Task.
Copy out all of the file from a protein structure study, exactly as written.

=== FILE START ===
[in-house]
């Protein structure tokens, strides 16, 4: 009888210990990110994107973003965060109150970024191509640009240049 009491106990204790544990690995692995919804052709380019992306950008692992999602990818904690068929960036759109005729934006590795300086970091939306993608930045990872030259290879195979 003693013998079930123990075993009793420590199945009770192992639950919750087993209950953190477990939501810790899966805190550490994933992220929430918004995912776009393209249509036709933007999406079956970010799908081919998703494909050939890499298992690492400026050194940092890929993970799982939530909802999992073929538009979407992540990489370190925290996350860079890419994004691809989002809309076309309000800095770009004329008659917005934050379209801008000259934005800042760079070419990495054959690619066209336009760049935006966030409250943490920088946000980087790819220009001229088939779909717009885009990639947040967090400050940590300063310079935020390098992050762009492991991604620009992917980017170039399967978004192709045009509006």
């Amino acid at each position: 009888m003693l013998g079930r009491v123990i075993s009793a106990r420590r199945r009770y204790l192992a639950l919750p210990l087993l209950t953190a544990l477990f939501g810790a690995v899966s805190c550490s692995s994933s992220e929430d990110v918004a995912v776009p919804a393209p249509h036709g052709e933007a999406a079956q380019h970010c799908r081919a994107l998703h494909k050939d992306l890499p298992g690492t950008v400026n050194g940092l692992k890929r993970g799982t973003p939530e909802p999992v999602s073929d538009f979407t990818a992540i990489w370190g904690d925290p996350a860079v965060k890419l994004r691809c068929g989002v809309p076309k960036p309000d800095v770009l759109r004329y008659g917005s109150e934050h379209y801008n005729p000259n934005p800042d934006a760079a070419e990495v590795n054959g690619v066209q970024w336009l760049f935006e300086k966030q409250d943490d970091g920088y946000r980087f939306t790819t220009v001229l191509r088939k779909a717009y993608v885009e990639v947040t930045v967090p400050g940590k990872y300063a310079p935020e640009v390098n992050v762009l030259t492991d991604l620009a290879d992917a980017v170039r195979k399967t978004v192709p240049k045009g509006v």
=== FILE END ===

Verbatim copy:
[in-house]
């Protein structure tokens, strides 16, 4: 009888210990990110994107973003965060109150970024191509640009240049 009491106990204790544990690995692995919804052709380019992306950008692992999602990818904690068929960036759109005729934006590795300086970091939306993608930045990872030259290879195979 003693013998079930123990075993009793420590199945009770192992639950919750087993209950953190477990939501810790899966805190550490994933992220929430918004995912776009393209249509036709933007999406079956970010799908081919998703494909050939890499298992690492400026050194940092890929993970799982939530909802999992073929538009979407992540990489370190925290996350860079890419994004691809989002809309076309309000800095770009004329008659917005934050379209801008000259934005800042760079070419990495054959690619066209336009760049935006966030409250943490920088946000980087790819220009001229088939779909717009885009990639947040967090400050940590300063310079935020390098992050762009492991991604620009992917980017170039399967978004192709045009509006």
């Amino acid at each position: 009888m003693l013998g079930r009491v123990i075993s009793a106990r420590r199945r009770y204790l192992a639950l919750p210990l087993l209950t953190a544990l477990f939501g810790a690995v899966s805190c550490s692995s994933s992220e929430d990110v918004a995912v776009p919804a393209p249509h036709g052709e933007a999406a079956q380019h970010c799908r081919a994107l998703h494909k050939d992306l890499p298992g690492t950008v400026n050194g940092l692992k890929r993970g799982t973003p939530e909802p999992v999602s073929d538009f979407t990818a992540i990489w370190g904690d925290p996350a860079v965060k890419l994004r691809c068929g989002v809309p076309k960036p309000d800095v770009l759109r004329y008659g917005s109150e934050h379209y801008n005729p000259n934005p800042d934006a760079a070419e990495v590795n054959g690619v066209q970024w336009l760049f935006e300086k966030q409250d943490d970091g920088y946000r980087f939306t790819t220009v001229l191509r088939k779909a717009y993608v885009e990639v947040t930045v967090p400050g940590k990872y300063a310079p935020e640009v390098n992050v762009l030259t492991d991604l620009a290879d992917a980017v170039r195979k399967t978004v192709p240049k045009g509006v």